The Academy and PT

In the summer of 1995, the Justice Institute of BC moved from the Point Grey area of Vancouver to its current location in New Westminster.  When I started with the Police Academy in the fall of that year, I joined twenty-six other recruits from across BC in the first class to conduct its entire training in the new facility.  After hearing horror stories from the old campus of the PT sessions which included the infamous run up Trimble Hill, I wasn’t sad to be starting out my training as far away as possible from the hill in question.

But sometimes, the devil you know is better than the devil you don’t.   

What I had overlooked in my glee of being in different jurisdiction than Trimble Hill was the undeniable fact that New Westminster is a very hilly city – I soon found out there was a spectacular view from certain vantage points.  Mind you, I’m sure I would have enjoyed the view more had I not been gasping for breath after sprinting up to the summit of what we coined ‘that darned hill’ (the language we used was a bit stronger than that, but you get the point).  The ending upward climb of this particular route has been given a name by the leagues of police recruits in the years since, but it will forever be etched in my memory as ‘that darned hill’. 

The other PT sessions, while strenuous and demanding, were one of the highlights of my training.  We were instructed on the use of various types of intermediate weapons, such as the baton and OC spray.  We were taught some of the finer points of tactical ground fighting and learned that we did not have to be a master at every move – just pick one or two and practice those ones until you are very good at them.  I still use the skills learned over a decade ago, and they have served me well – I was able to take down a man who outweighed me by fifty pounds and was several inches taller than me.  Do I recommend doing this?  No, not all the time.  In this case, I caught the guy by surprise.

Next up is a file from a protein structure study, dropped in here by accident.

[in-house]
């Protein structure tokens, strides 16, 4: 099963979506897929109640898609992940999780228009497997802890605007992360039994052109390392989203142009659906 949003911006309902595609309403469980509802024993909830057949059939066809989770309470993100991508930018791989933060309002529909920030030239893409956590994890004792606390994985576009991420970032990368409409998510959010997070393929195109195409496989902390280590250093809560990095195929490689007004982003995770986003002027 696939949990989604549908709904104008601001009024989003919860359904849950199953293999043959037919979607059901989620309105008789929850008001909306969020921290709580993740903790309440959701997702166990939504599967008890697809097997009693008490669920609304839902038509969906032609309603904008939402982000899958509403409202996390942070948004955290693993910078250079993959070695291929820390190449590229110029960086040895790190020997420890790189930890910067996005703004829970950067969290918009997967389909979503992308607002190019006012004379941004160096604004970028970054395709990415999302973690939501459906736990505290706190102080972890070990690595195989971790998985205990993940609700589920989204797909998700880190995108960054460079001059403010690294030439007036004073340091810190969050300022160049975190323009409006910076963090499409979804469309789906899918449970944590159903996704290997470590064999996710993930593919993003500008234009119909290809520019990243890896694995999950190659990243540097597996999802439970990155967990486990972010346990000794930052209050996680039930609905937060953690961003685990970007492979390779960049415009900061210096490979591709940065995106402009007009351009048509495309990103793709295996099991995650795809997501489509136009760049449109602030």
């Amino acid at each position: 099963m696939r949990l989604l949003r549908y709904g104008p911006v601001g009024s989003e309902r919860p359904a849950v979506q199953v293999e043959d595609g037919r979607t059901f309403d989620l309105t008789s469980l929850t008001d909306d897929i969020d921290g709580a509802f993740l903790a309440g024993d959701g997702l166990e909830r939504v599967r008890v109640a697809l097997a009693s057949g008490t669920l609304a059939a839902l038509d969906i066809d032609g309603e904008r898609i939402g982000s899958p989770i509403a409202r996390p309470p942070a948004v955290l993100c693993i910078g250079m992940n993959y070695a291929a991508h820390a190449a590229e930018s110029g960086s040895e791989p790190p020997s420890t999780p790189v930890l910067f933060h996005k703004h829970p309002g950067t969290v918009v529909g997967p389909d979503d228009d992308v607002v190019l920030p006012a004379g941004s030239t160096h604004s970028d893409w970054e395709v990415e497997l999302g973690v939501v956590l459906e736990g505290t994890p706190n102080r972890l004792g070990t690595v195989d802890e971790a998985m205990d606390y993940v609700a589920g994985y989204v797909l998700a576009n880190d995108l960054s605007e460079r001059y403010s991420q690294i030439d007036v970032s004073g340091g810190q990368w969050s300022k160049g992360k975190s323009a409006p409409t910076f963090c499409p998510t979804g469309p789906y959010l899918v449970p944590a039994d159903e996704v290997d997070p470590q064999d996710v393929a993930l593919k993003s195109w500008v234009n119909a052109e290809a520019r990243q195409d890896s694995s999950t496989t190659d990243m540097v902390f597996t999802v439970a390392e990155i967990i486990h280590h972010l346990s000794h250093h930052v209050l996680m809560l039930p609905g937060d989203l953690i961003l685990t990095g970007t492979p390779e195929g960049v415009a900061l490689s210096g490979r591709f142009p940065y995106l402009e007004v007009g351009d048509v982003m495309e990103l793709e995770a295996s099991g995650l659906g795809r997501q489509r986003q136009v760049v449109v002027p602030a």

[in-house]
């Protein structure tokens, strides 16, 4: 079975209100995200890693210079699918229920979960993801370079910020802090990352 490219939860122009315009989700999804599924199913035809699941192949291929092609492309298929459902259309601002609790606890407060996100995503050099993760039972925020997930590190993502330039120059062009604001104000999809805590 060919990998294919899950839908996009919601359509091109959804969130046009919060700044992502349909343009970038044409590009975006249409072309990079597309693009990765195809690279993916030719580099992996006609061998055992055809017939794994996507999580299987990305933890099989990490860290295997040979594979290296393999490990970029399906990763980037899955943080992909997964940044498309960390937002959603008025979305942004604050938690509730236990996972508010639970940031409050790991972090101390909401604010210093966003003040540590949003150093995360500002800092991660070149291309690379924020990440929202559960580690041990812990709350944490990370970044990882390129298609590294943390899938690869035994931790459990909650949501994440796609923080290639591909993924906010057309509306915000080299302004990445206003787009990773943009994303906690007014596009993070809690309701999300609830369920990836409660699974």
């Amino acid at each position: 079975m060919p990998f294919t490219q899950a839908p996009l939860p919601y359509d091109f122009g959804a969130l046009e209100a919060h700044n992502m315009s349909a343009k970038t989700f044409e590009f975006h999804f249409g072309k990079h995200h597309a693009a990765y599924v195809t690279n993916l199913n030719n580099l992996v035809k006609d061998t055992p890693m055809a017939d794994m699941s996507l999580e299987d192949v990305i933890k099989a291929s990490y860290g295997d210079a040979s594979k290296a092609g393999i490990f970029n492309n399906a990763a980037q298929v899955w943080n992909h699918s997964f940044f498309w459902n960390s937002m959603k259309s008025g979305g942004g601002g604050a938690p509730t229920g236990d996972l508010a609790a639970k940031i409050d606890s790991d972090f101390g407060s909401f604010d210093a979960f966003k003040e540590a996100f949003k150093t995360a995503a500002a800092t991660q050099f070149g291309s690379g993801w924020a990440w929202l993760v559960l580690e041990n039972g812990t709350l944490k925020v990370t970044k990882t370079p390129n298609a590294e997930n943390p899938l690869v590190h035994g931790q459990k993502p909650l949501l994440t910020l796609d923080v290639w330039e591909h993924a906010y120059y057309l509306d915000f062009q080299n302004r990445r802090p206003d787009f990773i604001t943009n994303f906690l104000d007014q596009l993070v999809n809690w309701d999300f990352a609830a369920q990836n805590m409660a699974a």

PT was tied in with the legal education – we learned about powers of arrest and about the use of force during an arrest or incident.  We learned that when dealing with a suspect it is always better to have a cover officer who can watch your back, and we were taught the ‘one plus one’ rule – if there is one gun/weapon/suspect, there is most likely one more, so do not let down your guard until you have cleared your area.  We also learned that one of our best weapons against crime is each other.  We shared training tips, study guides and knowledge.  We learned how to make our communities safer, and how to make it through an otherwise deadly encounter so we can go home at the end of shift to our families.

We also learned it takes more than sheer effort to protect against those who would do us harm.  It takes teamwork, and guts, and perseverance. In the same way we ran back for the slower runners coming up ‘that darned hill’, we continue to find strength from one another, and by standing together as a team, we are making a difference.

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